ENID — The end game
Finding solutions starts at the beginning, school and community professionals say, by teaching parents to recognize the signs of a sensitive or overbearing child and guiding him or her toward self-empowerment or empathy.
Becoming a pawn of a bully is not the fault of the victim, but the reactions of those on the receiving end of an attack contribute to the overall problem.
Sensitivity, professionals are learning, is something inherited. A child is born with a “neurological disadvantage,” Close said, a reality he admits is true toward those prone to being thicker-skinned that could lead to a lack of empathy and aggression.
Education is the key to overcome, Close and ATS professionals say.
“The Highly Sensitive Person,” by Elaine Aron, is a book that offers a good place to start in identifying the markers that would make one susceptible to bullying, Close said.
The book offers a self-test titled “Are You Highly Sensitive?” that can provide one with knowledge about his or her sensitivity level. It also explains how those children — who are more easily overwhelmed by stimulation, more aware of intense emotions present in their environments, overwhelmed by the complexity of their environments and more susceptible to sensory stimulation — “... would tend to be more emotionally troubled by the slings and arrows of existence.”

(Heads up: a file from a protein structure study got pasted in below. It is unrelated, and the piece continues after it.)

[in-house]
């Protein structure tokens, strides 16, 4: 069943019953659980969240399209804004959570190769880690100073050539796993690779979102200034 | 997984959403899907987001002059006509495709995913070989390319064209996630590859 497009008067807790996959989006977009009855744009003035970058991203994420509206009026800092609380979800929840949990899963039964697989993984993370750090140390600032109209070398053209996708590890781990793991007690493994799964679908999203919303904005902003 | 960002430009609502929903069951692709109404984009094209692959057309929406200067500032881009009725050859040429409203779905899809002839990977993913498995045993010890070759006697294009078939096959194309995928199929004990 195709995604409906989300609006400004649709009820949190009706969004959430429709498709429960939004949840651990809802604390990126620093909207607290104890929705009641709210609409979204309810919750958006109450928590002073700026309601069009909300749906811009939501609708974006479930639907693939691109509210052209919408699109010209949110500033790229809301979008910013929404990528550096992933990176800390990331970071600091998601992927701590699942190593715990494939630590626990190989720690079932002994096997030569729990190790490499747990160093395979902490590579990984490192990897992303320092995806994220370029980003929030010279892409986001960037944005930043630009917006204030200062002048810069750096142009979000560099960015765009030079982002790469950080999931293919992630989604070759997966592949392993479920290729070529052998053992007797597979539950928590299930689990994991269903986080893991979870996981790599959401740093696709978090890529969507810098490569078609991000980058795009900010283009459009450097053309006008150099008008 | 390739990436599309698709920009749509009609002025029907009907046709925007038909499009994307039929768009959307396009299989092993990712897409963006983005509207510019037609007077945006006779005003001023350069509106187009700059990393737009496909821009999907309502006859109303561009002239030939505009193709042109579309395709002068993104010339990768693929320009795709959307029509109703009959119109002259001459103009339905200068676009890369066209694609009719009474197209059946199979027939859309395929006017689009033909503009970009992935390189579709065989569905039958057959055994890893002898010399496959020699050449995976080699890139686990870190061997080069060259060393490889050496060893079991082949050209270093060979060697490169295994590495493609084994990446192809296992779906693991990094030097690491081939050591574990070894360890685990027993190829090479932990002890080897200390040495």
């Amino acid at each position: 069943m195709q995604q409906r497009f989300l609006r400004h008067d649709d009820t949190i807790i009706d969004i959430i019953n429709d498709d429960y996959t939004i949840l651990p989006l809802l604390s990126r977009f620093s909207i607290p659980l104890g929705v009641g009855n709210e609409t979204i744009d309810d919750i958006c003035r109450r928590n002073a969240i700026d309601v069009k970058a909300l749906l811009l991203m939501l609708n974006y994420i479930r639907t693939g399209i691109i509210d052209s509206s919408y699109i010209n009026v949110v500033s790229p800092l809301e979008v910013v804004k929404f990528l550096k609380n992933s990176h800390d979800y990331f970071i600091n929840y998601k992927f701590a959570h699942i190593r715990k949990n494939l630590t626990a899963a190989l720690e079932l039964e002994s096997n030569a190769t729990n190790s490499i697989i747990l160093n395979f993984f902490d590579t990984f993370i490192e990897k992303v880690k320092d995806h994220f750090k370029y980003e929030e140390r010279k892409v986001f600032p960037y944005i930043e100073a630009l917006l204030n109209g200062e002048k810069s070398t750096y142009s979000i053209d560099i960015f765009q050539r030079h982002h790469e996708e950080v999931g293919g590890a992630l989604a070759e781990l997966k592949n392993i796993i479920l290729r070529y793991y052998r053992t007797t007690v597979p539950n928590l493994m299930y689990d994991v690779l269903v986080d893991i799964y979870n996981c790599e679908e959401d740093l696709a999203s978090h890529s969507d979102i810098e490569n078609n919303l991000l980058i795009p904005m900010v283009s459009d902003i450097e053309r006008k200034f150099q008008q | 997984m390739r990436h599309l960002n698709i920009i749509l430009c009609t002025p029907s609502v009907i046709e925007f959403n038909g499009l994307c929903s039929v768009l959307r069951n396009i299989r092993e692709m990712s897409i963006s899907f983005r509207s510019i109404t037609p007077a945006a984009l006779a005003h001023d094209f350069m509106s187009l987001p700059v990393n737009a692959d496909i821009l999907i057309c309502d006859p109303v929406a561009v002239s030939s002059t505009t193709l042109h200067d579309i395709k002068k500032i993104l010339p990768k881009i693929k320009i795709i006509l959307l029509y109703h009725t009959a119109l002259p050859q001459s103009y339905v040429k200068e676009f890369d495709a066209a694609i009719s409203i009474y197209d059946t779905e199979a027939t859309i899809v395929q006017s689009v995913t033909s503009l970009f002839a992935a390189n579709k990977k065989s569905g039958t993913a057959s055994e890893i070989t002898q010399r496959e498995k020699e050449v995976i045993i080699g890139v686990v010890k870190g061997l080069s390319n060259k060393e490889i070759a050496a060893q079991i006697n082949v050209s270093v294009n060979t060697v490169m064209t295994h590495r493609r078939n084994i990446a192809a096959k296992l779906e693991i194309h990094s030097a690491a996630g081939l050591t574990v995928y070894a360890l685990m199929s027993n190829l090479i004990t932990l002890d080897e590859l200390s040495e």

ATS employs a program called Love and Logic that teaches how to parent using empathy.
“I think that’s something our society has lost out on,” Livesay said.
“It’s (today’s society) just hit back,” Sundvall added. “And sometimes as a parent you want to tell them to hit back.”
Teaching empathy, instead, ends the cycle and promotes awareness.
That’s the idea behind Great Expectations in the Enid school system as well, and while Erdner said she cannot state with absolute certainty it’s making an overwhelming difference, she said “there are fewer incident reports coming across my desk.”
“I think it’s important to teach students to stick up for one another,” Leap said.
And Trojan added there are kids who will take on that role.
It is more recognizable, McCune said, when it comes to special-needs children, who often are championed by others.
Counselors provide a “safe place,” Livesay said, and advice — “it’s OK to be mad, but it’s not OK to be bad”— and ways to role-play situations that may provide answers for a victim facing their antagonizer.
But ultimately, ending bullying hinges on teaching the thick-skinned bully more empathy and the thin-skinned victim more self-empowerment.
As well, it is teaching society it is unacceptable and when one sees bullying they should put an end to it.
“It only takes one instance to make a difference in a child’s life,” Sundvall said.
Kaylin hopes for that difference every day, so maybe life would be a little easier and there would be more understanding.
“It’s not fun on the other side,” she said. “It may be fun on your side, but it’s not fun on ours.”